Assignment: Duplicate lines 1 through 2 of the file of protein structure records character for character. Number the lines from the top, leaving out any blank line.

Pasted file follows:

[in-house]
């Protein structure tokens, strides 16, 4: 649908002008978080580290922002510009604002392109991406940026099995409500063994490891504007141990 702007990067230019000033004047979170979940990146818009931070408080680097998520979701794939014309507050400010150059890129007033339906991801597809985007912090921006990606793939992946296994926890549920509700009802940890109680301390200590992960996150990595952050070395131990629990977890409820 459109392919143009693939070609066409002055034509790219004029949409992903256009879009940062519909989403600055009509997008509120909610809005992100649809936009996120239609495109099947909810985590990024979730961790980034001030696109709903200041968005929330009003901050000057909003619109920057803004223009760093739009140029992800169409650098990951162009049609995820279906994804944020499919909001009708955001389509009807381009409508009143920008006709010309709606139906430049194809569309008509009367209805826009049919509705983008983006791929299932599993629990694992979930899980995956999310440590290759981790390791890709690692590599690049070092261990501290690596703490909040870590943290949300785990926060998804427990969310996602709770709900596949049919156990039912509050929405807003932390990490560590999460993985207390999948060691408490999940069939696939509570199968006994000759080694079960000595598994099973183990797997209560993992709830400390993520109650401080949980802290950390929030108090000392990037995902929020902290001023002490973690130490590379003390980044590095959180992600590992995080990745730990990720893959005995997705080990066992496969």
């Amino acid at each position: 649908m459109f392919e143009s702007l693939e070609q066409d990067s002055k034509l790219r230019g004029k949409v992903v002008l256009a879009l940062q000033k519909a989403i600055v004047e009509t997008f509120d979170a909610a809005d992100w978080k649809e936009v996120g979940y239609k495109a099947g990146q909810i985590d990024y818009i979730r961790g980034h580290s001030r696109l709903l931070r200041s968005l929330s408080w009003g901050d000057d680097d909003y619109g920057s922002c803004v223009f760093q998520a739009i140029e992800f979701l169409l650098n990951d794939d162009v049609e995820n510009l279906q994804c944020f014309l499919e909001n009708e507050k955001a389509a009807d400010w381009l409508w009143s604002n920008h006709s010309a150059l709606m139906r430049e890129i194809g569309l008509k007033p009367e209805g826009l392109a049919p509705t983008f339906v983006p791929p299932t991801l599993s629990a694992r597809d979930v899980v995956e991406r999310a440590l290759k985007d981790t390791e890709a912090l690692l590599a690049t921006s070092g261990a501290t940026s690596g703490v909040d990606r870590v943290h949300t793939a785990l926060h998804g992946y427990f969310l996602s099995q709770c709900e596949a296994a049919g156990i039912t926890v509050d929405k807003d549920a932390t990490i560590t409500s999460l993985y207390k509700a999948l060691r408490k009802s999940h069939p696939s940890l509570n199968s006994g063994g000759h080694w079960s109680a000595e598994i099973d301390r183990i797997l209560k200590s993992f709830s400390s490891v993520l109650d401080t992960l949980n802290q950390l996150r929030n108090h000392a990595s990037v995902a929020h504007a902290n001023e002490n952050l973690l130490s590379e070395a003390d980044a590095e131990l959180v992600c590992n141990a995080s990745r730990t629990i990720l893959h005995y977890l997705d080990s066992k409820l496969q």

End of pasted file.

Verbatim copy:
[in-house]
């Protein structure tokens, strides 16, 4: 649908002008978080580290922002510009604002392109991406940026099995409500063994490891504007141990 702007990067230019000033004047979170979940990146818009931070408080680097998520979701794939014309507050400010150059890129007033339906991801597809985007912090921006990606793939992946296994926890549920509700009802940890109680301390200590992960996150990595952050070395131990629990977890409820 459109392919143009693939070609066409002055034509790219004029949409992903256009879009940062519909989403600055009509997008509120909610809005992100649809936009996120239609495109099947909810985590990024979730961790980034001030696109709903200041968005929330009003901050000057909003619109920057803004223009760093739009140029992800169409650098990951162009049609995820279906994804944020499919909001009708955001389509009807381009409508009143920008006709010309709606139906430049194809569309008509009367209805826009049919509705983008983006791929299932599993629990694992979930899980995956999310440590290759981790390791890709690692590599690049070092261990501290690596703490909040870590943290949300785990926060998804427990969310996602709770709900596949049919156990039912509050929405807003932390990490560590999460993985207390999948060691408490999940069939696939509570199968006994000759080694079960000595598994099973183990797997209560993992709830400390993520109650401080949980802290950390929030108090000392990037995902929020902290001023002490973690130490590379003390980044590095959180992600590992995080990745730990990720893959005995997705080990066992496969």